Sgt. Joe Friday is called back from vacation to work with his partner, Off. Bill Gannon, on a missing persons case. Two amateur female models and a young war widow have vanished, having ... See full summary »
"The story you are about to see is true", "Just the facts, ma'am", "We were working the day watch" - phrases which became so popular as to inspire much parody - set the realistic tone of this early police drama. The show emphasized careful police work and the interweaving of policemen's professional and personal lives. Written by
Ed Stephan <email@example.com>
Barton Yarborough, who portrayed Friday's first partner, was ill during production of the third episode and was expected to return (thus, in the opening of the show, Friday states, "My partner's Ben Romero"). But on the day the third episode was complete, Yarborough died of a heart attack. See more »
Ladies and gentlemen, the story you are about to see is true. The names have been changed to protect the innocent.
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During my childhood the staccato musical "sting" could be heard anytime and any place that there was a parody of a detective programme or even between kids if there was a minor mystery, someone would hum the theme.
Actually watching it for the first time many decades later in very bleary prints shown on the most obscure satellite channel to fill the gaps between adverts early in the morning, its brilliance still shines through. "Everything you see is true". But how true and how was it actually made? There doesn't seem to be any authoritative account of how the scripts were written so I can only guess. Two things however strike me: firstly there is a precision and sometimes quirky individuality about the portrayal of the suspect, small but striking details of their manner and behaviour. Secondly, the calm reasonable and utterly professional cops who at all times remain dedicated, fully human and humane, sympathetic yet not presented as superheroes.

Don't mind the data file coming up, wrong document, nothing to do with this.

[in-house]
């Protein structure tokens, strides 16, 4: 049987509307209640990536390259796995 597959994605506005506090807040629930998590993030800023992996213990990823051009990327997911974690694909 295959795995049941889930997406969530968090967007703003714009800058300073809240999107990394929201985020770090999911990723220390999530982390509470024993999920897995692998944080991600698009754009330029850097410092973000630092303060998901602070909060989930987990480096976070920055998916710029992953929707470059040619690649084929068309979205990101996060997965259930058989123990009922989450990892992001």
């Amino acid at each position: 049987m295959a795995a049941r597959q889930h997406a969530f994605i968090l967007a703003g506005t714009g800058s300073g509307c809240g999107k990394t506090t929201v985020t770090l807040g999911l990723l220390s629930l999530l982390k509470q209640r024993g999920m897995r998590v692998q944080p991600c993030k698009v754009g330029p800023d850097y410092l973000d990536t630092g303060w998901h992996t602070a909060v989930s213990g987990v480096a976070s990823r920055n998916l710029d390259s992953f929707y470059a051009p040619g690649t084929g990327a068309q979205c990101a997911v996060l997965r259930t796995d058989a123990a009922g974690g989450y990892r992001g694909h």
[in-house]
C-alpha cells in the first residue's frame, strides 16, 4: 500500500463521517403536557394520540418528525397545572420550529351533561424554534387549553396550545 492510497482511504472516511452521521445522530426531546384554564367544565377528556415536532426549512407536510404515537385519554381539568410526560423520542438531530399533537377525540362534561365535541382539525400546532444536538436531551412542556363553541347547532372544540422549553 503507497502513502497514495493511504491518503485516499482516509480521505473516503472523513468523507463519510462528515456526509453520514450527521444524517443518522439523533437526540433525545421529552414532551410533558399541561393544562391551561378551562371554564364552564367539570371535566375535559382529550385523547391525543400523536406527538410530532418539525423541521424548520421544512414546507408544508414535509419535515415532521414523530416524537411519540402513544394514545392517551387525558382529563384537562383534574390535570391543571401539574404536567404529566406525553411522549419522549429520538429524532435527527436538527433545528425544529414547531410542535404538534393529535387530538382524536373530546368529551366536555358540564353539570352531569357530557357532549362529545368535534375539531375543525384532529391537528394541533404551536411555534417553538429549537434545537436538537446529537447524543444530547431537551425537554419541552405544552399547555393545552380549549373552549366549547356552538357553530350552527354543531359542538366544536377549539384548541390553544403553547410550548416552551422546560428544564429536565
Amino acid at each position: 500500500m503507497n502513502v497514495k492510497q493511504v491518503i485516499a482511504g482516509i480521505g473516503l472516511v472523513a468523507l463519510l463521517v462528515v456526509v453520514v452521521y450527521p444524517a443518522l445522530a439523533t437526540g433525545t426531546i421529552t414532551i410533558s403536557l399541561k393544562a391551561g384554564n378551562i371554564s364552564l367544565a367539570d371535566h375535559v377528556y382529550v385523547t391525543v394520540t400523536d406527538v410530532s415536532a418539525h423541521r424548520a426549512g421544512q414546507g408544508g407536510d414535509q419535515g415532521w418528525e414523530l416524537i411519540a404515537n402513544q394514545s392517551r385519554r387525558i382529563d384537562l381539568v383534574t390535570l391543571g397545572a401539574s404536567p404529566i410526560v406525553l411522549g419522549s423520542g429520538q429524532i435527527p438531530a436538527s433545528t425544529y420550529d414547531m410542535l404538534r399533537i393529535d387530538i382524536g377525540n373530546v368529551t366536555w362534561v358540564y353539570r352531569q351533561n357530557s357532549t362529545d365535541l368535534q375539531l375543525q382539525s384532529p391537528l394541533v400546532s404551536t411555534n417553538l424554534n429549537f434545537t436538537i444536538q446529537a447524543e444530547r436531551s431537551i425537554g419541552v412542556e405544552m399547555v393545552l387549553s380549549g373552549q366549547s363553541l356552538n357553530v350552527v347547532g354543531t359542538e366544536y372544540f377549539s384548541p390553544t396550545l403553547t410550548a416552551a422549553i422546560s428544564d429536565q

My feeling at least is that the source of the materials was not just the files but the actual cops involved who related things they'd remembered but which would not have seemed significant enough for them to include in a written report.
The most impressive was Lee Marvin playing a violent killer who combined calm petty self-absorption with lying, and unconcerned matter-of-factness about his murders. He's just violently attacked a cop, is now handcuffed and about to be taken down to the station yet calmly says he wants to clean his teeth and expects the cop, who's still got a bloody face, to hand him the toothpaste and turn on the tap. He's not trying to wind the cop up, he just wants what he wants. During questioning he says that he's hungry, is taken to a cafe and carefully chooses a meal with a special salad. Once finished he is confronted with compelling evidence, and casually confesses to a string of brutal and almost motive-less murders, then calmly turns to a discussion of how a little salt is vital to fully enjoying lettuce. It's his last meal outside jail and probably not far from his last meal on earth yet he remains calm and self-absorbed. It is the perfect outline sketch of a psychopath.
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